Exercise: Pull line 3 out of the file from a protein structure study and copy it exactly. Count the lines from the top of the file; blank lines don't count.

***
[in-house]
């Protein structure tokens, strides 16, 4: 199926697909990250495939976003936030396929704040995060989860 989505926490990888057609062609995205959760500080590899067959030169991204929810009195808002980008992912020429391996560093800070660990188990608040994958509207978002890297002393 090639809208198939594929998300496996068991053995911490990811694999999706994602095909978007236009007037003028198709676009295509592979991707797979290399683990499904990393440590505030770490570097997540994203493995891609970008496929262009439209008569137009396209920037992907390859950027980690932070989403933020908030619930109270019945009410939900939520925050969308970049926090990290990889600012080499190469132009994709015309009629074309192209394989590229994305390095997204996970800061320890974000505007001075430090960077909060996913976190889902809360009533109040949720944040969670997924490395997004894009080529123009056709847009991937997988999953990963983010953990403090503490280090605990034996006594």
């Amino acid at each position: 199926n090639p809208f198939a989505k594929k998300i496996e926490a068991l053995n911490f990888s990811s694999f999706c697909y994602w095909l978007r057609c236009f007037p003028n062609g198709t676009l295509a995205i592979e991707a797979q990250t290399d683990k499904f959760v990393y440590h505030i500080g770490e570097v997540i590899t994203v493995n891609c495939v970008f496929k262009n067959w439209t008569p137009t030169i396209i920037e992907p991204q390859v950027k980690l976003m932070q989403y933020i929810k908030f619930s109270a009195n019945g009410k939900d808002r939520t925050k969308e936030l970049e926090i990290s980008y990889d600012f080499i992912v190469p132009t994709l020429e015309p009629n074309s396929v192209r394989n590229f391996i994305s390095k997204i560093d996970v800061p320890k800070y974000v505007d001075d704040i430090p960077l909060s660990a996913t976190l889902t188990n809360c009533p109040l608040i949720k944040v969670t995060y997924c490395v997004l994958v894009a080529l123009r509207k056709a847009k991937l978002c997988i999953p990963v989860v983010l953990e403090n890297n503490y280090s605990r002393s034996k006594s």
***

């Amino acid at each position: 199926n090639p809208f198939a989505k594929k998300i496996e926490a068991l053995n911490f990888s990811s694999f999706c697909y994602w095909l978007r057609c236009f007037p003028n062609g198709t676009l295509a995205i592979e991707a797979q990250t290399d683990k499904f959760v990393y440590h505030i500080g770490e570097v997540i590899t994203v493995n891609c495939v970008f496929k262009n067959w439209t008569p137009t030169i396209i920037e992907p991204q390859v950027k980690l976003m932070q989403y933020i929810k908030f619930s109270a009195n019945g009410k939900d808002r939520t925050k969308e936030l970049e926090i990290s980008y990889d600012f080499i992912v190469p132009t994709l020429e015309p009629n074309s396929v192209r394989n590229f391996i994305s390095k997204i560093d996970v800061p320890k800070y974000v505007d001075d704040i430090p960077l909060s660990a996913t976190l889902t188990n809360c009533p109040l608040i949720k944040v969670t995060y997924c490395v997004l994958v894009a080529l123009r509207k056709a847009k991937l978002c997988i999953p990963v989860v983010l953990e403090n890297n503490y280090s605990r002393s034996k006594s």